Glare

Glare sensitivity increases significantly in elderly people. Due to light diffusion at the cornea, the lens and in the vitreous humour, a veil of light spreads across the retina, which is why older people tend to be jarred by excessively bright surfaces (figure 1.137). These effects can be counteracted by reducing glaring luminance as well as calculable and projectable lighting glare ratings (UGR values, see chapter 1.2 "Lighting quality criteria") A reduction of the UGR glare rating by one level, e.g. from UGR = 22 to UGR = 19 is recommended.

Figure 1.137: Increased veiling luminance at the retina due to clouding in the eye

Figure 1.138: Corridor lighting: Left: glare-free lighting. Right: Daylight reflected by specular floors and walls causes glare

Disturbing glare is generated e.g. in corridors with daylight-bright windows or doors at the end, or by luminaires arranged directly above the centre of the corridor. In both cases, window or luminaire luminance reflects off the usually polished floor and causes unbearable glare – not just for elderly people – which renders visual perception all but impossible (figure 1.138). This can be remedied by curtains at the windows, a suitable arrangement of  luminaires on the ceiling orwalls, e.g. indirect-direct-distribution, a higher lighting level in the corridor, and most of all by matt floors, which also serve to avoid slipping.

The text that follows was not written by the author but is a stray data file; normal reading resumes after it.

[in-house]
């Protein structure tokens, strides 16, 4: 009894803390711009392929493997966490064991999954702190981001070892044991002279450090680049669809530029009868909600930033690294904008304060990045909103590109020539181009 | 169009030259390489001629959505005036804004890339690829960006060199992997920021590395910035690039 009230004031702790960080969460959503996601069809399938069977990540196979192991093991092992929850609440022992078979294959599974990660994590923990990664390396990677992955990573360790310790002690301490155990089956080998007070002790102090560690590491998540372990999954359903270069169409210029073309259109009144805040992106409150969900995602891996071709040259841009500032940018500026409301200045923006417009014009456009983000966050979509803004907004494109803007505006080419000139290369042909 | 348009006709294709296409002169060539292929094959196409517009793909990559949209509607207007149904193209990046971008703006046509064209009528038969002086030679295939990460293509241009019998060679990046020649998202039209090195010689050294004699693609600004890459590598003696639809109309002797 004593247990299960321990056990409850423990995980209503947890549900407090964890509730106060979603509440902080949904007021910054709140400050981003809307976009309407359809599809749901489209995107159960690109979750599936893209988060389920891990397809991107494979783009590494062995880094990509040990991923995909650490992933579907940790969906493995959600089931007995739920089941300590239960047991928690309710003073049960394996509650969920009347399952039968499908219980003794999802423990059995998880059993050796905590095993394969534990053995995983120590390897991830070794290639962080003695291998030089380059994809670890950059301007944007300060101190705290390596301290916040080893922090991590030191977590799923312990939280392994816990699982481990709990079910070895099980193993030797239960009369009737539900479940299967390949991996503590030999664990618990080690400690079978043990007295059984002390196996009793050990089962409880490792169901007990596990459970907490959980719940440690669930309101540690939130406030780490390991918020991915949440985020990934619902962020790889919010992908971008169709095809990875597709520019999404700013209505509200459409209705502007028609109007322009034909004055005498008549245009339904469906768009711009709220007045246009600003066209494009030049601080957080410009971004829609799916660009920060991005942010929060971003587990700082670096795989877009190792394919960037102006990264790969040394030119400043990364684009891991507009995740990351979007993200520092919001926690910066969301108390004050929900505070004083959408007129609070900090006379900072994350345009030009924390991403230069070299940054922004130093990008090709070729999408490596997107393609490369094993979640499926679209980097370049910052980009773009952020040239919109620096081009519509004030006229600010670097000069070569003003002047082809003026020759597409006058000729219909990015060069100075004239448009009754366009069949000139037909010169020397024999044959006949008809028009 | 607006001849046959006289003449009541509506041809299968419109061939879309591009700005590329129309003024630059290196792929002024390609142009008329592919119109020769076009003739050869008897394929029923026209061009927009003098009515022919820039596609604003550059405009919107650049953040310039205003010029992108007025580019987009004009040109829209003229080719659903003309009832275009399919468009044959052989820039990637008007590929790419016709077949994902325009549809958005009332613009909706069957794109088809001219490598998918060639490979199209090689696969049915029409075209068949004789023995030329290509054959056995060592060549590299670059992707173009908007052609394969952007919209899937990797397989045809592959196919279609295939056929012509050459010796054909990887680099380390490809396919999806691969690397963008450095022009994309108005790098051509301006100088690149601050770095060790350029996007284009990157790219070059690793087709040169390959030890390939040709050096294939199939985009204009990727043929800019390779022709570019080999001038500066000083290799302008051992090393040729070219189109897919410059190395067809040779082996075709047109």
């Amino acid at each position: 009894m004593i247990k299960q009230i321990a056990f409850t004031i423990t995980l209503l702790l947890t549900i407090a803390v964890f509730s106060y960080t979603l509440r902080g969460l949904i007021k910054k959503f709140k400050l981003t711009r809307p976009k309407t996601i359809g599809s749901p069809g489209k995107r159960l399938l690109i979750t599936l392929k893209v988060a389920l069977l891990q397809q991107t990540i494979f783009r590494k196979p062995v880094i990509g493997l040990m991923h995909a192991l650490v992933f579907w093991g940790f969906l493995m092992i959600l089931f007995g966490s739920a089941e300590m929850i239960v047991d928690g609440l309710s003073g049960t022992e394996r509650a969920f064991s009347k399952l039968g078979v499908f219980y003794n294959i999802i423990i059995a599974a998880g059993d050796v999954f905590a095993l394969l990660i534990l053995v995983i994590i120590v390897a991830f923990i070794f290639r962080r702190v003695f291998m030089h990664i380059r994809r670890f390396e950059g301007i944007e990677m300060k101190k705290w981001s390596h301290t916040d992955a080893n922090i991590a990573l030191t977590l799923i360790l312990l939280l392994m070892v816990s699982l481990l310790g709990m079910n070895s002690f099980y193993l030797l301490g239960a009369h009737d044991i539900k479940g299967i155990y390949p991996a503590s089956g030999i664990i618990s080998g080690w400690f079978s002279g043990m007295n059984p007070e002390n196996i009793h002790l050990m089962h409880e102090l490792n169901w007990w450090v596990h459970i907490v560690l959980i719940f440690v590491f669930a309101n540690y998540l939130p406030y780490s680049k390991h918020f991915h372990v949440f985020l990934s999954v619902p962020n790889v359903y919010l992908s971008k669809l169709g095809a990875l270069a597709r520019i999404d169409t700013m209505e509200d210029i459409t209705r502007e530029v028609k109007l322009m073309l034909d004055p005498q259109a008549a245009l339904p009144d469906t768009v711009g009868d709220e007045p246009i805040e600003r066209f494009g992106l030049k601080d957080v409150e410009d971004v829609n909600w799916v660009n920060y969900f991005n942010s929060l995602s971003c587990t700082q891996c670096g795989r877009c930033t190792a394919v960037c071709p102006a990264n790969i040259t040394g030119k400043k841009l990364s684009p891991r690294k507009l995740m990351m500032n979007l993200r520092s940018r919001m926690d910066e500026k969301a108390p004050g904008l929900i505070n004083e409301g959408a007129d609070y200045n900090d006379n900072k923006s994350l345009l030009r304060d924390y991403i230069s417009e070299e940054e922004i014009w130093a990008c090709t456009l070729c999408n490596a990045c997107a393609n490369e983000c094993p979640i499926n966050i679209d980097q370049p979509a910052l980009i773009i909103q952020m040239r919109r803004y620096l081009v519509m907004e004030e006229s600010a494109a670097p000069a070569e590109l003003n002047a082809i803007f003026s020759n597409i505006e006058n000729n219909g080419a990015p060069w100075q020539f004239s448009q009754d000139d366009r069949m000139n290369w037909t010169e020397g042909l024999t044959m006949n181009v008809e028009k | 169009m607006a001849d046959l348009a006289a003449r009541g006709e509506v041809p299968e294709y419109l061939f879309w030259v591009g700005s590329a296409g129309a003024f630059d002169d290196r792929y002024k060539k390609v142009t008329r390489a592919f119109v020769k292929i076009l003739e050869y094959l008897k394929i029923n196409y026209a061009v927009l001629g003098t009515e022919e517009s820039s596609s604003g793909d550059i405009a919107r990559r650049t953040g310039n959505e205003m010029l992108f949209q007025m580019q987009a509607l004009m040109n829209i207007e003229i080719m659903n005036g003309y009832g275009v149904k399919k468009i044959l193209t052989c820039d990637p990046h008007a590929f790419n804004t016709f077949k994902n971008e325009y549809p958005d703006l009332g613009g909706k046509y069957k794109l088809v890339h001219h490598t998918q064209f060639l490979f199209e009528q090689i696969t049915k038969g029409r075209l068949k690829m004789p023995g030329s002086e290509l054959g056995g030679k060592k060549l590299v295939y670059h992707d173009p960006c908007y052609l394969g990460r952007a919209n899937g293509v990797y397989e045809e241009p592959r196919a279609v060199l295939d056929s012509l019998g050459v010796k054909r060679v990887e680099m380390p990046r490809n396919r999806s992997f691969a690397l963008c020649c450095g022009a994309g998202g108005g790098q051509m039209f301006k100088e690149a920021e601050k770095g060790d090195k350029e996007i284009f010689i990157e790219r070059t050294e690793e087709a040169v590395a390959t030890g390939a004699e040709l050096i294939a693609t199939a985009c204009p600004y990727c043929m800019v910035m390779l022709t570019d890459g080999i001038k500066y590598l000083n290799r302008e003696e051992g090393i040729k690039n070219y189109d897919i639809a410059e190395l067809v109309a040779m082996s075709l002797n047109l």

Glossy surfaces which can generate disturbing light reflections are found everywhere in homes: lacquered tables, highly specular dishes, cutlery and glasses, mirrors, glass doors, paintings behind glass etc. People suffering from dementia in particular, are confused by reflections like these and react in spontaneous and uncontrolled ways. Improvements can be achieved by a suitable light source arrangement for these specular surfaces related to the residents’ perspective, by choosing matt surfaces and by using direct-indirect lighting.